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Nick Clegg licks his wounds after LibDem bloodbath at the polls


Liberal Democrat Party leader Nick Clegg speaks to reporters outside his house on May 6, 2011 in London, England.

Liberal Democrat Party leader Nick Clegg speaks to reporters outside his house on May 6, 2011 in London, England.

Peter Macdiarmid

Liberal Democrat Party leader Nick Clegg speaks to reporters outside his house on May 6, 2011 in London, England.

Deputy Prime Minister Nick Clegg admitted today that the Liberal Democrats had taken a "real knock" after a night of heavy election losses.

With the party also facing defeat later today in the referendum on voting reform, Mr Clegg admitted they had lessons to learn.

But he insisted that the results would not affect the Lib Dems' support for the coalition Government with their Conservative partners.

"In politics, as in life, sometimes you get these big ups and downs and we have taken a real knock last night," he said as he left his London home.

"We will need to learn the lessons from what we heard on the doorstep. But we need to get up, dust ourselves down and move on, because we have got a really big job to do.

"We need to provide optimism, hope and jobs for people up and down the country. That is the job we started and that is the job we are going to see through."

The Lib Dems lost swathes of seats in former council strongholds in the north of England to Labour, while haemorrhaging support to the Scottish National Party north of the border.

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"Clearly what happened last night was that in especially those parts of the country - Scotland, Wales, the great cities of the North, where there are real anxieties about the deficit reduction plans that we are having to put in place - we are clearly getting the brunt of the blame," Mr Clegg said.

"For many families in those parts of the country especially, there are also some very strong memories of what life was like under Thatcherism in the 1980s and somehow a fear that that is what we are returning to.

"What we need to do is to redouble our efforts to not only explain but show precisely one of the reasons the Liberal Democrats are in government is so that we don't go backwards as a country, but that we go forwards."

It was also a difficult night for Labour, who lost 12 seats in the Scottish Parliament as the SNP made big gains, putting First Minister Alex Salmond on course for an overall majority at Holyrood.

At the same time, Labour failed to make the sort of gains in the English council elections which some had been predicting.

Labour leader Ed Miliband insisted that he was "pleased" with the results in England and Wales but said he was "disappointed" with the outcome in Scotland.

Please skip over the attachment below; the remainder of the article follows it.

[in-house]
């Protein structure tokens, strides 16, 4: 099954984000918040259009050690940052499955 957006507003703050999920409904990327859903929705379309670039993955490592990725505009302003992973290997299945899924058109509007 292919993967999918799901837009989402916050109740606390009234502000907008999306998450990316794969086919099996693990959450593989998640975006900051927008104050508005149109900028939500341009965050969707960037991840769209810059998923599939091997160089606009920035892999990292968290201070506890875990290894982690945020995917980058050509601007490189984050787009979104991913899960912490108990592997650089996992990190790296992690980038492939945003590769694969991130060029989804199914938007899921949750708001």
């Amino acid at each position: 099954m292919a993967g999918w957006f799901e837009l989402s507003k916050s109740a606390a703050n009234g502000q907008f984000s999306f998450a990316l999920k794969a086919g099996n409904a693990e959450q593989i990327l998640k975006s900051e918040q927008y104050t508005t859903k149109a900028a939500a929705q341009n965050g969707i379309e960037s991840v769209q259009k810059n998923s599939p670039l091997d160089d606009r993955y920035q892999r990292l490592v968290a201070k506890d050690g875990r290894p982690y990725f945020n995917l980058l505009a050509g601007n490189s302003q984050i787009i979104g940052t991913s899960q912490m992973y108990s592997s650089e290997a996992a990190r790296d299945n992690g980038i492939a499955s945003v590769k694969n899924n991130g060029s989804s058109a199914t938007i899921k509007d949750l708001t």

"We will have to learn our own lessons from what the public is saying to us there," he said as he left his home in London.

Overall, he said voters had sent a clear message rejecting the Government's strategy.

"What you have seen is voters sending a clear message to this Government and the Liberal Democrats in particular," he said.

"People have said 'This is not what we voted for at the last general election'. I think the right thing to do is to listen to what people are saying."

Foreign Secretary William Hague insisted it had been a disappointing night for the Labour leader and the results did not suggest that he was on course to regain power.

"He is not doing as well as I was doing when I was leader of the opposition, which wasn't brilliantly well," Mr Hague said, referring to his ill-fated time as Conservative leader following Labour's 1997 landslide.

He rejected charges by former Lib Dem leader Lord Ashdown that the Conservatives had backtracked on assurances given over the referendum on the introduction of the alternative vote (AV) system for Westminster elections.

"We have held the referendum that we promised to hold. We have held it on the day that we promised to hold it, so there has been no breach of faith," Mr Hague said.

Lib Dem MP Bob Russell, who has been a vocal critic of some of the coalition's policies, gave his full backing to Mr Clegg.

He said the party had been seen as a "whipping boy" by the electorate but insisted that was to be expected in government.

The Colchester MP said the party had bucked the national trend in his area but added: "It's regrettable that what happens at a national level affects what happens in town hall elections.

"But there's no change there, that's always been the case. Unfortunately whereas in the past the Liberal Democrats have been the beneficiaries from the government of the day, in these elections the Liberal Democrats have been the whipping boys."

Responding to Lord Ashdown's prediction of a change in the relationship between the parties, he said: "I think there's always been a business arrangement.

"I have spent 40 years opposing the Conservatives and I haven't changed overnight."

He added that he was "backing Nick Clegg 100%" and called on others in the party to support the leader they elected.

Mr Russell said it was "bizarre" that support had gone to Labour, who had left the economic legacy the coalition was tackling.

"It's like rewarding the bank robbers rather than the policemen who caught them.

"It's just bizarre that people have such short memories."

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